There is talk in Washington over whether to reinstate earmarks in Congress (we oppose that). But after a difficult budget year in 2017 during which there was no “capital outlay bill” the bill aka “pork bill” has returned in full-force to New Mexico. You can read what they contain here.
The publication Stateline recently contacted the Foundation for comment on this issue. Here’s what RGF president Paul Gessing had to say:
Earmarks also persist in New Mexico.
Paul Gessing, president of the Rio Grande Foundation, an Albuquerque think tank espousing limited government, noted this year’s capital projects bill in New Mexico contains lots of bond issues and outlays for projects such as $14,100 for improvements to the Los Volcanes senior center in Albuquerque and $2 million for infrastructure improvements at Santa Fe community college. He has no quarrel with any of the projects individually, but with the process itself and what he says is a lack of oversight and vetting.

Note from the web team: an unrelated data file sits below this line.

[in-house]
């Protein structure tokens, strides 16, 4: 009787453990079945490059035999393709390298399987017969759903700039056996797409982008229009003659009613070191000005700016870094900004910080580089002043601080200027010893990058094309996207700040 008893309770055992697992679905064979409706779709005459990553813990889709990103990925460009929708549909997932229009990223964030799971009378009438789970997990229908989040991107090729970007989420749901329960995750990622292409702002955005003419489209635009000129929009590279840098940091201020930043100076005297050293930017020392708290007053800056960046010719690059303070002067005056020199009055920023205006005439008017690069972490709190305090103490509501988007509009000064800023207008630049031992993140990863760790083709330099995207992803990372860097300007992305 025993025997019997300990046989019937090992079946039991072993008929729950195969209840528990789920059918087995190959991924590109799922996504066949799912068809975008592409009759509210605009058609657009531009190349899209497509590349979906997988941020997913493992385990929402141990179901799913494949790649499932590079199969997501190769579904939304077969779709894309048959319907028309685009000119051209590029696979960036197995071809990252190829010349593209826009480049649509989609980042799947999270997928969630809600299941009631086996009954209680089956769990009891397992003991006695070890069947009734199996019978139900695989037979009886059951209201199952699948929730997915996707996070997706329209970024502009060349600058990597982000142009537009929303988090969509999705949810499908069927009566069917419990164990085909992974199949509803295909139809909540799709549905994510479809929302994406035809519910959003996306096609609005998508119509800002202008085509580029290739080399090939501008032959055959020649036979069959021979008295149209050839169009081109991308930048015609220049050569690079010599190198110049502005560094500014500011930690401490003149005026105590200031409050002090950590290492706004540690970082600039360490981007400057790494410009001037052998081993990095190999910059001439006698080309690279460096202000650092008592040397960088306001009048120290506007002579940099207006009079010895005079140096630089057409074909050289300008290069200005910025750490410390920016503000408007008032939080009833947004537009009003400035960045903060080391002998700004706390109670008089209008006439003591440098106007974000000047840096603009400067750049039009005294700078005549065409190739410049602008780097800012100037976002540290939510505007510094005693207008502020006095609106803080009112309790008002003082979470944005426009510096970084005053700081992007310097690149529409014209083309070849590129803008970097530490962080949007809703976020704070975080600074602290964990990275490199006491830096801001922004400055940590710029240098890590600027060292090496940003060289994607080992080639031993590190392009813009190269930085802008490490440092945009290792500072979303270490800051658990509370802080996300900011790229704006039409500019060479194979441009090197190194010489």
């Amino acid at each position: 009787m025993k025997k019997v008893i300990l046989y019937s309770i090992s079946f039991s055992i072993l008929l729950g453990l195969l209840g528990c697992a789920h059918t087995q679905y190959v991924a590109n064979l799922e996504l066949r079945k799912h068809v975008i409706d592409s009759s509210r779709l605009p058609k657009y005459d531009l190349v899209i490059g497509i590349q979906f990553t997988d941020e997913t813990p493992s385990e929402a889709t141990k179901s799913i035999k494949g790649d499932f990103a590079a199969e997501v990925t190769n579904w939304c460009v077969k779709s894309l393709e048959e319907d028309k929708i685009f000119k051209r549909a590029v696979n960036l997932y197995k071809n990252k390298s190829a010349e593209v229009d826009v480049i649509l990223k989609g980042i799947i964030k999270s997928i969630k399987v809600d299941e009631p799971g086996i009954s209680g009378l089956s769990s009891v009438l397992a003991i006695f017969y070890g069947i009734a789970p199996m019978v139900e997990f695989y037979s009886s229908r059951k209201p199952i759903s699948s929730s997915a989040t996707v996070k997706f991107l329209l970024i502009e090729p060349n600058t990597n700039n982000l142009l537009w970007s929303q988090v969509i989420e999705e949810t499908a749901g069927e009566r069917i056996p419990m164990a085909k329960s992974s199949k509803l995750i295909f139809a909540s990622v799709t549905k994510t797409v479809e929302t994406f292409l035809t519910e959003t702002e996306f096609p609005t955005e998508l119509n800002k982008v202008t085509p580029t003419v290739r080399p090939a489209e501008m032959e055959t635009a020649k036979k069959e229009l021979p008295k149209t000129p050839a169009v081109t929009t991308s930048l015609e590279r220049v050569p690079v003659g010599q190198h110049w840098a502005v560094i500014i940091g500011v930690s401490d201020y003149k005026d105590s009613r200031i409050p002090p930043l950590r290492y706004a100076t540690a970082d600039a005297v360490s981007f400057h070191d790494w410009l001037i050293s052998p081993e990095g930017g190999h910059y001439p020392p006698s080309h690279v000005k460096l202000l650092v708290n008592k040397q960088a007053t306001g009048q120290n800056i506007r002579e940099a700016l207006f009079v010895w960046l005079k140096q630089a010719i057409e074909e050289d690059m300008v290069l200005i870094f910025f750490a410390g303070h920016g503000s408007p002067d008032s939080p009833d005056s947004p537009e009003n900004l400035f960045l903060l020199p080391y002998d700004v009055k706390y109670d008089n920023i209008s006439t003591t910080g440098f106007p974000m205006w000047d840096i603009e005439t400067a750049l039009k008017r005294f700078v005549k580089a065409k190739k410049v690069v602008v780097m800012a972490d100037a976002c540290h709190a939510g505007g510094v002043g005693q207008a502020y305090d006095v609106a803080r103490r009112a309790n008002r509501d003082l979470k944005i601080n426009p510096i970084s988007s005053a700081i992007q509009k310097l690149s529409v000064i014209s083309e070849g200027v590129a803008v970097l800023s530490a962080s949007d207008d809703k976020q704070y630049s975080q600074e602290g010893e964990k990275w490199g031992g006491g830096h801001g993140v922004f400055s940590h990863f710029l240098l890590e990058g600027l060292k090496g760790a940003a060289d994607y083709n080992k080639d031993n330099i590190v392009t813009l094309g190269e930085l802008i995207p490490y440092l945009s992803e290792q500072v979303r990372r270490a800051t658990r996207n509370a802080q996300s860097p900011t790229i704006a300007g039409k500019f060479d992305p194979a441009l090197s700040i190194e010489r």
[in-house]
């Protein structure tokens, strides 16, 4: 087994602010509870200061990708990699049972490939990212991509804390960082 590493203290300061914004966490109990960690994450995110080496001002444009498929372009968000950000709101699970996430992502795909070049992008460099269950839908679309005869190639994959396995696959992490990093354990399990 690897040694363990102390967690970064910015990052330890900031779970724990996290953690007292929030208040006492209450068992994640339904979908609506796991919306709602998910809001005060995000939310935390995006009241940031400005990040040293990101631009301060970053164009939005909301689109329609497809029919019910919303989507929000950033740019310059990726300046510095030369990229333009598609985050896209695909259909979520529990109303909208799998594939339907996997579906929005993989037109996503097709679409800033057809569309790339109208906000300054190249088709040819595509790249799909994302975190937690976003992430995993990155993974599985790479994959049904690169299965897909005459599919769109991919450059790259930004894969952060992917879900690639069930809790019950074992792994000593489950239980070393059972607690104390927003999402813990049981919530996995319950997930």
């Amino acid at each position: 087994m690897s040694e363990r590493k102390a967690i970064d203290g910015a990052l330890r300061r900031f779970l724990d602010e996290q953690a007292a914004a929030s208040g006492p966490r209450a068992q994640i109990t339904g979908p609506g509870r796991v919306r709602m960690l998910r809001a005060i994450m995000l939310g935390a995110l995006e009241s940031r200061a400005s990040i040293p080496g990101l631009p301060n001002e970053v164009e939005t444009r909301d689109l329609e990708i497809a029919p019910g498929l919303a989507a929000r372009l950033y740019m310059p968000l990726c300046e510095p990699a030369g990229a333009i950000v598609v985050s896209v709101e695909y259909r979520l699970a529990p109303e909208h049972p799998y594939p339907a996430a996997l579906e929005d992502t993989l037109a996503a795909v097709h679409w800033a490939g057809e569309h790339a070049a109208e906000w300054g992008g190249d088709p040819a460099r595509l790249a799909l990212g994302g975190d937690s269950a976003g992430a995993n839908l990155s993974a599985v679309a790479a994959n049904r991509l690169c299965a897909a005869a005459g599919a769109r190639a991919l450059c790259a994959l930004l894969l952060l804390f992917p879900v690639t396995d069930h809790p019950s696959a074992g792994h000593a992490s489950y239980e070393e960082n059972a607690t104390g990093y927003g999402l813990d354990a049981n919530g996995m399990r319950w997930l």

“These dollars are jealously guarded, especially in rural areas. For a lot of these legislators there’s not a heck of a lot going on in their districts,” Gessing said. “But obviously, more often than not, it tends to work for the benefit of narrow special interests and hurts John Q. Public.”
RGF has previously published Piglet books decrying the amount of narrow special interest spending that is undertaken in the New Mexico Legislature, but if there is money available, there will be pork.